More than a dozen attorneys and staff at Greenspoon Marder—and some former Dewey & LeBoeuf partners—are urging a Manhattan judge to show leniency at the sentencing of ex-Dewey chief financial officer Joel Sanders, who was convicted in May of defrauding the firm’s creditors before its collapse.
After Dewey’s 2012 bankruptcy, Sanders, 59, worked as chief operating officer and then as a consultant to firm operations at Florida-based Greenspoon Marder, an Am Law 200 firm that continues to employ him, according to Sanders’ attorney, Andrew Frisch.
In a letter to the court, Greenspoon founder Michael Marder said Sanders has been “nothing but forthright and honest” and “Greenspoon Marder will continue to stand behind him.” In a separate letter, Greenspoon general counsel Bruce Goorland said Sanders “enjoys the trust and confidence” of the firm’s senior management.
The character reference letters were publicly filed in court Monday, included as part of Sanders’ overtures to Manhattan Supreme Court Justice Robert Stolz to impose no prison time. In a retrial this year, Sanders was found guilty of concealing the firm’s precarious finances before it was driven into bankruptcy. He was convicted of two class E felonies and one misdemeanor and he is scheduled to be sentenced in October.
Other Greenspoon-affiliated attorneys who wrote in support of Sanders include Steven Geller, a former firm leader who was recently elected to the Broward County Commission, and shareholders David Kubiliun and Beth-Ann Krimsky, as well as some top administrators and staff.
“Though Joel was alleged to have defrauded a highly-regarded national law firm and its creditors, a highly-regarded national law firm kept him in its employ after indictment, continued to do so through two trials and after an adverse verdict, and continues to employ him today,” Frisch said in the sentencing brief.
Frisch also remarked on Sanders’ unique situation compared with Steven Davis, the ex-Dewey chairman now living in London who avoided a criminal trial by signing a deferred prosecution agreement, and Dewey’s former executive director Stephen DiCarmine, who was acquitted in May.
Neither Davis nor DiCarmine “will suffer any criminal penalty for either overseeing any fraud or insisting on the management policies at Dewey that contributed to it,” Frisch said.
Frisch said the prosecution never proved Sanders had any intent to steal or violate any tax laws, or that any financial misrepresentation caused Dewey’s collapse, “as opposed to financial mismanagement of Dewey by chairman Steven Davis,” consequences from the financial crisis or press attention from the district attorney’s investigation.
Richard Shutran, a former Dewey partner and now a partner at O’Melveny & Myers who testified for the prosecution, also appears to blame other firm leaders for Dewey’s woes.
“Joel constantly worked under extraordinary pressure generated not only by the firm’s circumstances, but also in large part by the strategy and decision-making undertaken by the senior management of the firm,” Shutran said in a separate letter of support. It wasn’t Sanders’ decision to embark on aggressive lateral partner hiring, open new offices or sign “unsustainable compensation agreements” with various partners, he wrote.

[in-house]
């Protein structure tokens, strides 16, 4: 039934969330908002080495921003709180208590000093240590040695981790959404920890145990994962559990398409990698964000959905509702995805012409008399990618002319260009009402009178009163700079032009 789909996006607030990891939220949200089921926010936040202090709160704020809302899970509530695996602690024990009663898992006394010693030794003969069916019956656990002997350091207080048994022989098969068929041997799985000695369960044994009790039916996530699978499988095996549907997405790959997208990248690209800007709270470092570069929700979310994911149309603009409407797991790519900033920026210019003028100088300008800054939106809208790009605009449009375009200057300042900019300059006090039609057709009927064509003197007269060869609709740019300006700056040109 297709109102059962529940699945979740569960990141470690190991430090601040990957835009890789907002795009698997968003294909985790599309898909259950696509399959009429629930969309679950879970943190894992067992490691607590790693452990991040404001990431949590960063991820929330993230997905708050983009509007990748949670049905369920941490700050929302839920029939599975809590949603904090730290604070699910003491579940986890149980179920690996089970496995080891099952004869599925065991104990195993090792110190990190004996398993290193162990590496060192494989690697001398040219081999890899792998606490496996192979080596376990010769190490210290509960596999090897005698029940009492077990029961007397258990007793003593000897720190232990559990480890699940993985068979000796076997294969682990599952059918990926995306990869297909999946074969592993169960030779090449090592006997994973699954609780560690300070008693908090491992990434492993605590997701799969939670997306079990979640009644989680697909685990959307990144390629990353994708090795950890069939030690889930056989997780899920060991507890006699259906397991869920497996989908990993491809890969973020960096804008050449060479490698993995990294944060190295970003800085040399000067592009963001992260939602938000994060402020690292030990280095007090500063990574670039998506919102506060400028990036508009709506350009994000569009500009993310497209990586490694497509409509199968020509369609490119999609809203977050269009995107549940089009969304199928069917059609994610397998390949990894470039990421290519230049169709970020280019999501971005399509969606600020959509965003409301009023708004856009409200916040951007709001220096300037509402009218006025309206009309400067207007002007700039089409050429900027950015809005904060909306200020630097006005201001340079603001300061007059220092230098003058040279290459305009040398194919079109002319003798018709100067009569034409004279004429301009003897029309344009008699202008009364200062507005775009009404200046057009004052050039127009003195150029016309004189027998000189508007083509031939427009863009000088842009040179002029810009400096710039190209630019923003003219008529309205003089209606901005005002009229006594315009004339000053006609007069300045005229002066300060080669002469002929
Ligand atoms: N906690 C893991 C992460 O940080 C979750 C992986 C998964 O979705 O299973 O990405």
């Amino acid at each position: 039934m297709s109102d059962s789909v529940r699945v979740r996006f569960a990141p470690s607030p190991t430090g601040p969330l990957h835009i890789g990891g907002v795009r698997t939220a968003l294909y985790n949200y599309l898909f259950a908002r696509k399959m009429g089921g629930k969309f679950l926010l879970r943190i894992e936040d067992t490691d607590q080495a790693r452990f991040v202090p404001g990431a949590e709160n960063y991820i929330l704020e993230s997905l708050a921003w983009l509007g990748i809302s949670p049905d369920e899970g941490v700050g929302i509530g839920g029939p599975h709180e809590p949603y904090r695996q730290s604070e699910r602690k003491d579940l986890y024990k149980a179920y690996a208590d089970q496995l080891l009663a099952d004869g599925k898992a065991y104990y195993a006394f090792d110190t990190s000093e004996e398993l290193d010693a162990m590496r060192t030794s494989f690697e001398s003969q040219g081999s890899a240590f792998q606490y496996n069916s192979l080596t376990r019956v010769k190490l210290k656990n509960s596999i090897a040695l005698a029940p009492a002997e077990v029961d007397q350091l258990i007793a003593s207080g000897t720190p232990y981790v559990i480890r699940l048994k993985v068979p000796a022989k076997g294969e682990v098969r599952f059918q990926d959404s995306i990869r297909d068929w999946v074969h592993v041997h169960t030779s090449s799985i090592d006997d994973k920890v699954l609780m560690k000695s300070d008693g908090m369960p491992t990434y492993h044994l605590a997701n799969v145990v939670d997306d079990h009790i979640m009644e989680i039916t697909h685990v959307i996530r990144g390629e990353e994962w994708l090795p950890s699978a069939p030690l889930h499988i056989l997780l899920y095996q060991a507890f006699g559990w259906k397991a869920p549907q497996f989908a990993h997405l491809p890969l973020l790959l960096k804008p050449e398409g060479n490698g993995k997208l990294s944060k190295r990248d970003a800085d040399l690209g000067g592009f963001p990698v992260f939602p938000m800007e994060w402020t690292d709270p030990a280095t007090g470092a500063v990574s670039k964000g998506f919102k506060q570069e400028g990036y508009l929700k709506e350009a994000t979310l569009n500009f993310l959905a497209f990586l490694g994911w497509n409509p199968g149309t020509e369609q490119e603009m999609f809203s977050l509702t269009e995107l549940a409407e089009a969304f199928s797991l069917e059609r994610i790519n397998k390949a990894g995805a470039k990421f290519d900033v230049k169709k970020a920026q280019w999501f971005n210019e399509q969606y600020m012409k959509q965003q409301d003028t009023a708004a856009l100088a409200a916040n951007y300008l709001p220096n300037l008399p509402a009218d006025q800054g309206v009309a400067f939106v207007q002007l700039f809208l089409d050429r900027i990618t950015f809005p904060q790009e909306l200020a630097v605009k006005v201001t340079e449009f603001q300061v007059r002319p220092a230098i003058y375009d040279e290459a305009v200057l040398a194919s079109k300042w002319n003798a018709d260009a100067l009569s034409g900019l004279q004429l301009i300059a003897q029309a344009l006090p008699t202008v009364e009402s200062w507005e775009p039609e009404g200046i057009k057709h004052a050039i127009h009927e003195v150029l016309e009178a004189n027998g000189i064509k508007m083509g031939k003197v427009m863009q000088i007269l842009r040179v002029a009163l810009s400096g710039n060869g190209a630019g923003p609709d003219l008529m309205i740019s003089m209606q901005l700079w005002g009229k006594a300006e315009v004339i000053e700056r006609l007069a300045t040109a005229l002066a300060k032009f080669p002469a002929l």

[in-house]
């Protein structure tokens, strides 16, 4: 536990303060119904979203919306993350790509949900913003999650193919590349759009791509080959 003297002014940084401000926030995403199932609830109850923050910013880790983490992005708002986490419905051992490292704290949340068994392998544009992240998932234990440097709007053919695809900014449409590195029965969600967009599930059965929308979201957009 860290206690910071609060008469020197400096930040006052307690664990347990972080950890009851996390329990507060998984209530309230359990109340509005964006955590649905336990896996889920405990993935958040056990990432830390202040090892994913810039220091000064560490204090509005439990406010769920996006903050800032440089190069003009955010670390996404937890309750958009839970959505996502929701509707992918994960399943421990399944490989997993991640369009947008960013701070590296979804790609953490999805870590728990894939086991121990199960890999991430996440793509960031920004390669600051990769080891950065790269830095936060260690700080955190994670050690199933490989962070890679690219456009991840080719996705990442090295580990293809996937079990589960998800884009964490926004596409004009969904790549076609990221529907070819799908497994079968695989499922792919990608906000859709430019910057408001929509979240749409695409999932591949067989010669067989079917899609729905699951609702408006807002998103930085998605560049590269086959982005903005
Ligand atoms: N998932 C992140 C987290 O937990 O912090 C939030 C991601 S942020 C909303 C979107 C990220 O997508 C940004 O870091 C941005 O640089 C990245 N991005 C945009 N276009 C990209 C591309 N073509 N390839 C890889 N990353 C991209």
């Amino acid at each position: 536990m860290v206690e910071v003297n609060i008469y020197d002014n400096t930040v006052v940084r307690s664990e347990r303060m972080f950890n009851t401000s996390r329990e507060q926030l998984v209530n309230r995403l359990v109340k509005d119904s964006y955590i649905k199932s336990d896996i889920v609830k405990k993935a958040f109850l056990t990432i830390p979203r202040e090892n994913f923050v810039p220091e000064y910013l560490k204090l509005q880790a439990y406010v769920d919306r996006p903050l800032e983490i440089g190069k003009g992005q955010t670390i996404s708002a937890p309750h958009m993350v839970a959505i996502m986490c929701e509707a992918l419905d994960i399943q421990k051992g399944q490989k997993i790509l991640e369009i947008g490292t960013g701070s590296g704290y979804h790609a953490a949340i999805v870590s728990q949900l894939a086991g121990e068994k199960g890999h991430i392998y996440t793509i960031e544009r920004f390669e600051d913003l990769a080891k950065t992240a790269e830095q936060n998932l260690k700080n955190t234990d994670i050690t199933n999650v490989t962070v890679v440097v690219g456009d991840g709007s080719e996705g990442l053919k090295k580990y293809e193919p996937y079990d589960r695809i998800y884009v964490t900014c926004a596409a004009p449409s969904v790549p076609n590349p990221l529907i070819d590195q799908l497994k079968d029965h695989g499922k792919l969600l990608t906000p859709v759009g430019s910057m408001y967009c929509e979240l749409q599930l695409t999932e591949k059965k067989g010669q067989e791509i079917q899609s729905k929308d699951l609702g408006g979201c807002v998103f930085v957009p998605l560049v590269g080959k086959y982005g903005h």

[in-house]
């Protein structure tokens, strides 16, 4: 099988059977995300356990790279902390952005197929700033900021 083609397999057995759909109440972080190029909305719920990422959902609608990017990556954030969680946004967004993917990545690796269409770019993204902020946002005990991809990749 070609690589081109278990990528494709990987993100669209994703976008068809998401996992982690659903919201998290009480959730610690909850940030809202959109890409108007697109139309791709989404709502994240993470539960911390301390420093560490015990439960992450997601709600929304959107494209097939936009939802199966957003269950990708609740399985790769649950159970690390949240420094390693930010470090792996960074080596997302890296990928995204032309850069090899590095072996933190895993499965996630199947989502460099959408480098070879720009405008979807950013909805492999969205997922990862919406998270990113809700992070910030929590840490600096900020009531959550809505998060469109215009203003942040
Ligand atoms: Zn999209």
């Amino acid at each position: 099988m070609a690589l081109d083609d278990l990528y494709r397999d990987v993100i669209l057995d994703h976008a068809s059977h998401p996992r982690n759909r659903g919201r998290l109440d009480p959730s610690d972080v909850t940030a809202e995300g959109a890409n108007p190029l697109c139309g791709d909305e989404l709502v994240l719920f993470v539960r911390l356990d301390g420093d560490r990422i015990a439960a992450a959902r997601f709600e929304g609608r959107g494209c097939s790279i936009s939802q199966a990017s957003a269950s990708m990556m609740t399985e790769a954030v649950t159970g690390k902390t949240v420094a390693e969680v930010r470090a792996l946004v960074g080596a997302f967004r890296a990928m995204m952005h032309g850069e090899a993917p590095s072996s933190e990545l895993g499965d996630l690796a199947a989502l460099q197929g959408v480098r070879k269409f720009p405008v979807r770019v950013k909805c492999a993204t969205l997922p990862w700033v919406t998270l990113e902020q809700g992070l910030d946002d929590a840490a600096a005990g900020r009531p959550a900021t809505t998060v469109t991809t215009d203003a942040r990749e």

Michael King, former Chicago office managing partner at Dewey and now of counsel at Locke Lord, said Sanders had protested the 2007 merger that created Dewey & LeBoeuf. “In the rush to complete the merger, Joel, essentially alone, tried to stop it,” he said.
Former Dewey partner Thomas J. Moore, now a Mayer Brown partner, said his own experience representing lenders in bad loan and workout cases “has taught me that people in Joel’s position regularly make, and are expected to make, close—and even not so close but still colorable—accounting calls.”
“If Joel’s decisions at Dewey & LeBoeuf are criminal, I believe that many (if not most) of the chief financial officers of companies that experience extreme financial distress have also made decisions that could be found to be equally criminal,” he said.
The character letters include notes from Sanders’ wife, Laura Sanders, and his sons. “When my dad lost his job [at Dewey], he didn’t golden parachute into retirement, he didn’t point fingers in the press, and he didn’t abscond to London to hide from some revenge-inspired indictment. My dad swallowed his pride, he posted his resume on monster[dot]com, and he went back to work,” said his son, Justin Sanders.
The family letters say Joel Sanders became principally responsible for his mentally disabled sister, Tina; their mother, who died during Sanders’ retrial; and a 98-year-old aunt.
In a separate court filing to throw out the jury verdict entirely, Frisch attached an affidavit from accountant Alan Schachter of Citrin Cooperman & Co., who took issue with prosecutors’ interpretation of some accounting adjustments. “It is beyond comprehension how these accounting adjustments could have been alleged as fraud let alone as plainly wrong,” Schachter said.
Christine Simmons writes about the New York legal community and the business of law. Contact her at email@example.com and on Twitter @chlsimmons